ALBANY, N.Y. (NEXSTAR) — The New York State Senate held a hearing on Thursday on the issue of automatic voter registration.
Rather than an “opt-in” system, advocates of automatic voter registration say it should be an “opt-out.” It’s under proposed legislation.
“Instead of being invited to fill out a form, they will have to say I don’t want to be registered,” Common Cause NY Executive Director Susan Lerner said.
AVR supporters say it could increase New York’s voter rolls by more than one million people.
Information is going to transfer automatically unless you tell the agency ‘I don’t want to be on the voter rolls,'” Lerner explained about if a voter notified a state agency of a move.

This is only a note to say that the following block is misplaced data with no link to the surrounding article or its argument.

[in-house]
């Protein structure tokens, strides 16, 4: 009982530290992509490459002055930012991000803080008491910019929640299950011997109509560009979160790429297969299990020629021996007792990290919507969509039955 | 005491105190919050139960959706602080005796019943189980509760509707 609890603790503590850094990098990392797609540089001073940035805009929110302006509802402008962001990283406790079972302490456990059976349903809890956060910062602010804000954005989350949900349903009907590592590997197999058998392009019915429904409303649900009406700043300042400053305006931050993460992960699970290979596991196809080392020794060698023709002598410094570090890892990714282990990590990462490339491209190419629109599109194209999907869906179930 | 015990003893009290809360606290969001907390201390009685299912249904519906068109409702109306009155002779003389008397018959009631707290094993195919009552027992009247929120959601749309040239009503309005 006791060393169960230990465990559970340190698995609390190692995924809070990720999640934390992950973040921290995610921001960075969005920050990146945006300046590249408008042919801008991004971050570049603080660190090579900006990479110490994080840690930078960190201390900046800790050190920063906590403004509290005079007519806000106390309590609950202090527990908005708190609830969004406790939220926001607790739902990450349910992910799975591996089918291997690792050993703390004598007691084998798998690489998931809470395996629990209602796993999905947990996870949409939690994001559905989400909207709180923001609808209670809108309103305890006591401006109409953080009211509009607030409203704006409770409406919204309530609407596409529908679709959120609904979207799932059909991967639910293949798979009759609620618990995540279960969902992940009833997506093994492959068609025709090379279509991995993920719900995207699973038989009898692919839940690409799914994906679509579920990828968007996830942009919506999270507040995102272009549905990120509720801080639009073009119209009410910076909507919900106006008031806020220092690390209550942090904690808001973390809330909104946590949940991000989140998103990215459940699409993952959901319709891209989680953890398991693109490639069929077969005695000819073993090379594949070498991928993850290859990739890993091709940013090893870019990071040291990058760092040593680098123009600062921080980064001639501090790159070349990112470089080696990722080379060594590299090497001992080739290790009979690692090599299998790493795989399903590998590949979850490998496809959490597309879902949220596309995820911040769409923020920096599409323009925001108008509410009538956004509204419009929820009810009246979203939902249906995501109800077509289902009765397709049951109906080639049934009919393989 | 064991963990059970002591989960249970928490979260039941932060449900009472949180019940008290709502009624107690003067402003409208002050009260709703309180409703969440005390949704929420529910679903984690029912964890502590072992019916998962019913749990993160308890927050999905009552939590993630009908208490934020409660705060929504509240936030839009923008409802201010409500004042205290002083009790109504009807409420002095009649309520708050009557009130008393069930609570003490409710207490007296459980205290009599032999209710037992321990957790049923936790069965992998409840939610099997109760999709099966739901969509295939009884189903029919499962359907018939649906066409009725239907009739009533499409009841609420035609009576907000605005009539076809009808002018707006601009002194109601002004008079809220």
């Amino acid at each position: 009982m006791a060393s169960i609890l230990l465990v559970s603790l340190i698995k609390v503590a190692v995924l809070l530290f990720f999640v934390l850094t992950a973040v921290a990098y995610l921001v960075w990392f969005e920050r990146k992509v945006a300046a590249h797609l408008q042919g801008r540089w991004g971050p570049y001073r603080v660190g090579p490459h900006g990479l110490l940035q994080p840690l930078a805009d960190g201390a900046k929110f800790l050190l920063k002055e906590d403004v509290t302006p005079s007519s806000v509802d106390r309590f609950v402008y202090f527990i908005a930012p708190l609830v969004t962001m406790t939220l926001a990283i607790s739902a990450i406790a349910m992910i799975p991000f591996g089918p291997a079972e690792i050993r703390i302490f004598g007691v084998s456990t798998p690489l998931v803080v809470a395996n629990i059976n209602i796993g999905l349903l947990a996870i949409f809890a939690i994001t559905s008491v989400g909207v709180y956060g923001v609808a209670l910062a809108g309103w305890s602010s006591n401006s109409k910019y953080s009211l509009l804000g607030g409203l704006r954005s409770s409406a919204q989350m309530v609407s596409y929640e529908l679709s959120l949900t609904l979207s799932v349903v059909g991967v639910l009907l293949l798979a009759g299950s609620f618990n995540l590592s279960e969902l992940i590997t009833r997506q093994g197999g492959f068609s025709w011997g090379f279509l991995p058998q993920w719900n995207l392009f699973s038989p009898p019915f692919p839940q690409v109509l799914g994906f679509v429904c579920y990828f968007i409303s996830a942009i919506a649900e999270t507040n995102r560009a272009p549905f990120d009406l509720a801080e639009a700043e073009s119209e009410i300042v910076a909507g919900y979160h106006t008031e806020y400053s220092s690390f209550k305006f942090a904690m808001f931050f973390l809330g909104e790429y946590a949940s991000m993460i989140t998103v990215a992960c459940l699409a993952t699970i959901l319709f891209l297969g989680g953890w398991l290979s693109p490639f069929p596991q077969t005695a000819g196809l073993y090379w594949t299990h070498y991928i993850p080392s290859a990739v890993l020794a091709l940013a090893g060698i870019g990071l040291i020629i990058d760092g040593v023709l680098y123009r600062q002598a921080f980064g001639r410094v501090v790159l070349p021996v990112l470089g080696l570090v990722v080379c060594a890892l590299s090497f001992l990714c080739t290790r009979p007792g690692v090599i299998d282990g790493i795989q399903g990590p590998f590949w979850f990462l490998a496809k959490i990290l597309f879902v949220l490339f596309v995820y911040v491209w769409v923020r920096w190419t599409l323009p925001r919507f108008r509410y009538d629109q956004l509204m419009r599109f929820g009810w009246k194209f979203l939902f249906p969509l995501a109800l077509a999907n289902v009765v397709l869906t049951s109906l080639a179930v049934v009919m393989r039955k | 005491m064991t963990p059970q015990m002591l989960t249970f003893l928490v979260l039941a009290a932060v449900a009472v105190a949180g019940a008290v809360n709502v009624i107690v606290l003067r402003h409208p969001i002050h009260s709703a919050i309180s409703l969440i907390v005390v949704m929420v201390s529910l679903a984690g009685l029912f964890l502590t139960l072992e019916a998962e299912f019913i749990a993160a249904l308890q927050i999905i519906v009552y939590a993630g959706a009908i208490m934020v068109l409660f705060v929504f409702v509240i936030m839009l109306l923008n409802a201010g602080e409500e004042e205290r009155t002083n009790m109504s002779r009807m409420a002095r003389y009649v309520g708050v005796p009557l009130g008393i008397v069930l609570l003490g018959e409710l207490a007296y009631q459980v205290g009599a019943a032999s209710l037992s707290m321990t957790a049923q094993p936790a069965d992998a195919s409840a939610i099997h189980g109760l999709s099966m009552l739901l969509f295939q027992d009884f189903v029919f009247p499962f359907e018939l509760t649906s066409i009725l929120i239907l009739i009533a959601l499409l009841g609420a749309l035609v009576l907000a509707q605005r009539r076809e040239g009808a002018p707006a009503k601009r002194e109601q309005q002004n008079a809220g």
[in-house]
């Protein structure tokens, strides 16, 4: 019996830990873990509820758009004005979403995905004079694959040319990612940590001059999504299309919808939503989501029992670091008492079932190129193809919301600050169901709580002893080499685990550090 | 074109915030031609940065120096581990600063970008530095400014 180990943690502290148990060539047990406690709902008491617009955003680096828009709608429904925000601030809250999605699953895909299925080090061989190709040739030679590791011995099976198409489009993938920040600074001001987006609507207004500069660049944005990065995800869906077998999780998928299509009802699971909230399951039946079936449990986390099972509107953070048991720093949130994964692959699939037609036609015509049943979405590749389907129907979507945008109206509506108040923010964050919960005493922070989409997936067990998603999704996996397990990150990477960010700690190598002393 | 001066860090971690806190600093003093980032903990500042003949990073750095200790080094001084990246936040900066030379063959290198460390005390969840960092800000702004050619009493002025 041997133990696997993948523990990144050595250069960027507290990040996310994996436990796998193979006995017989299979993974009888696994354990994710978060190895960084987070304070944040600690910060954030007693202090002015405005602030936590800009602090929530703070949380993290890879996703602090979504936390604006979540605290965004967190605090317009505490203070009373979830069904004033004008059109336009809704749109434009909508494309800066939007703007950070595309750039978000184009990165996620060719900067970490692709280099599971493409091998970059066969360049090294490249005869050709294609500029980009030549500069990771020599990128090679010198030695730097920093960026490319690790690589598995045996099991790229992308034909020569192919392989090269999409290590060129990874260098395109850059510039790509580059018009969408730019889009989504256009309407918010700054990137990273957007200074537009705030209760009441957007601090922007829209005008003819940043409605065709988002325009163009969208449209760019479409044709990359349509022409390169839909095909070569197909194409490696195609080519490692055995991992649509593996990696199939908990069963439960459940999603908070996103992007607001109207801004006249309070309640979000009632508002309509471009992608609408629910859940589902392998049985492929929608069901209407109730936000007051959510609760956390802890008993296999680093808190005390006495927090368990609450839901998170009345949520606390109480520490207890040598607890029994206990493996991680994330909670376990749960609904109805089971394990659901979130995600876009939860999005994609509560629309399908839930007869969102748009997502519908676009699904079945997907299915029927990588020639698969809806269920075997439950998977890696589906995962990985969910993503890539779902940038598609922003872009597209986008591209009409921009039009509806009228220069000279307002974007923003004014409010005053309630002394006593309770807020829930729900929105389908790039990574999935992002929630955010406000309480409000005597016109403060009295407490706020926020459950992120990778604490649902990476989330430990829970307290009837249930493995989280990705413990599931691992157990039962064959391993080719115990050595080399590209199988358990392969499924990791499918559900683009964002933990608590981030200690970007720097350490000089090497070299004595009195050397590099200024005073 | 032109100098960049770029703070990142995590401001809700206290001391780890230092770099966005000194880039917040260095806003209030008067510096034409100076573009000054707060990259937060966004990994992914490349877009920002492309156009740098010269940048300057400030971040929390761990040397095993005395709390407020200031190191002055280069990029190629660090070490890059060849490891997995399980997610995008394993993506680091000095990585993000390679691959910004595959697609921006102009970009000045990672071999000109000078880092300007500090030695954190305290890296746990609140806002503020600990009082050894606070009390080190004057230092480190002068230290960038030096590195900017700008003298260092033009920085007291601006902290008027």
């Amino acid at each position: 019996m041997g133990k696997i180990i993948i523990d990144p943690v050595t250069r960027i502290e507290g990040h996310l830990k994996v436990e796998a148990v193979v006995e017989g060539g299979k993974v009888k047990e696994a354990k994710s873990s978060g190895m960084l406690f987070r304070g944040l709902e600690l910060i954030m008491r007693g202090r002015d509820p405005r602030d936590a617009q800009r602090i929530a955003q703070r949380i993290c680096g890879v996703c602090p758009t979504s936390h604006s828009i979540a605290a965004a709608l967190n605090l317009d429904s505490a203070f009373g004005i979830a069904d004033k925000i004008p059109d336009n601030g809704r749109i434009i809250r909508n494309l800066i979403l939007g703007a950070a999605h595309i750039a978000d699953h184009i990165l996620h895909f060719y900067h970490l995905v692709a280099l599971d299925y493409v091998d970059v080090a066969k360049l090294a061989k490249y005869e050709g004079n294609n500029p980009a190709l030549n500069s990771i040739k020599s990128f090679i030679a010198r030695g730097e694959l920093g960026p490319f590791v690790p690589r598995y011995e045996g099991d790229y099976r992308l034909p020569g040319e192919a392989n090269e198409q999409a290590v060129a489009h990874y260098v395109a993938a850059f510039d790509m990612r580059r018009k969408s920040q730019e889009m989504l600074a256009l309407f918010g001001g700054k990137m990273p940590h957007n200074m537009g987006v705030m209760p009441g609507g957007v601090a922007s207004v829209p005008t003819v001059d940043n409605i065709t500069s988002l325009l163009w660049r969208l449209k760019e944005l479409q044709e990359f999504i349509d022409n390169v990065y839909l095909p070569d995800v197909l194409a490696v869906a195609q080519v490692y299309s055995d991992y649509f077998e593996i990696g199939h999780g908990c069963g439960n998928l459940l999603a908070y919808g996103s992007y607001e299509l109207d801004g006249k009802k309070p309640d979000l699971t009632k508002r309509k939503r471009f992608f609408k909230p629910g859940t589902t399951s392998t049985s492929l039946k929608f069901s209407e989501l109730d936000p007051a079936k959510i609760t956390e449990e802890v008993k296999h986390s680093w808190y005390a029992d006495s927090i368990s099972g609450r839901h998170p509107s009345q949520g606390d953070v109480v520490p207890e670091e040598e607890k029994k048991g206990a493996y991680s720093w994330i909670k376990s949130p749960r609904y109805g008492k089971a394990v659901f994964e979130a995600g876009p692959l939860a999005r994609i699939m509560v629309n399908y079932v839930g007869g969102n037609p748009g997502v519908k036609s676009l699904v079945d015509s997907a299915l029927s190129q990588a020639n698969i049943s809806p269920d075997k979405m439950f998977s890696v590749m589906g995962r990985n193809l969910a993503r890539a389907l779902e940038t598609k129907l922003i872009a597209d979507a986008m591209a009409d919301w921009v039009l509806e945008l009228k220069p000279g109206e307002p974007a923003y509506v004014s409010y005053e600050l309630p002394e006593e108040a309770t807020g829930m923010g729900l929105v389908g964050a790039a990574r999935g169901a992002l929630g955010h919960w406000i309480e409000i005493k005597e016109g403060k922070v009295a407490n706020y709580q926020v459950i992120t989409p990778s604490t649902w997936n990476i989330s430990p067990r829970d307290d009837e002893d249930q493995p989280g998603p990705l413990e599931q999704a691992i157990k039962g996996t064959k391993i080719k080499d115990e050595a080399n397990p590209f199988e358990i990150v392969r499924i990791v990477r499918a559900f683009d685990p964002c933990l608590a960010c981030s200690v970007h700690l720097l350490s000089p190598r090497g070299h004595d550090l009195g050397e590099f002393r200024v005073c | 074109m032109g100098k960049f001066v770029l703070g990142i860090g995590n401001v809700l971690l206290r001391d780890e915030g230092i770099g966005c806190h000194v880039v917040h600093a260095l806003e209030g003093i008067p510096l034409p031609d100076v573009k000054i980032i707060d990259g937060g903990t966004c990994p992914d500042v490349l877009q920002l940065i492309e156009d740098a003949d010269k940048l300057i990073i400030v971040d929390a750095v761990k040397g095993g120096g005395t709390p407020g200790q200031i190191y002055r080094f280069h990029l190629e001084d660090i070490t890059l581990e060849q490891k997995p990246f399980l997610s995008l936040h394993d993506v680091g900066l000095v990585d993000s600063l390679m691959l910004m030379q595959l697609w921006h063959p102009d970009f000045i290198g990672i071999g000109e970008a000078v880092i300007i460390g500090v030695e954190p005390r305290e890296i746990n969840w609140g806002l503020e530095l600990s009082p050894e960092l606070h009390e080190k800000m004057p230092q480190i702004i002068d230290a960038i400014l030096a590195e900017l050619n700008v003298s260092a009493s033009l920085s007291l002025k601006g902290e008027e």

Senator Rachel May, of Syracuse, says it would benefit college students.
“We have nine college campuses in my district and those students move pretty much every single year,” she said. “This will help them participate in our elections.”
Meanwhile, Assemblyman Chris Tague says the legislature should focus on other priorities.
“People have to have a little bit of responsibility,” he said. “If they want to register to vote, they need to go register to vote or register online or through the mail, whatever it may be, but it’s their responsibility to register.”
According to Common Cause New York, 15 other states and the District of Columbia have AVR laws on the books.
Thursday’s hearing was the first legislative hearing New York state has had on the issue.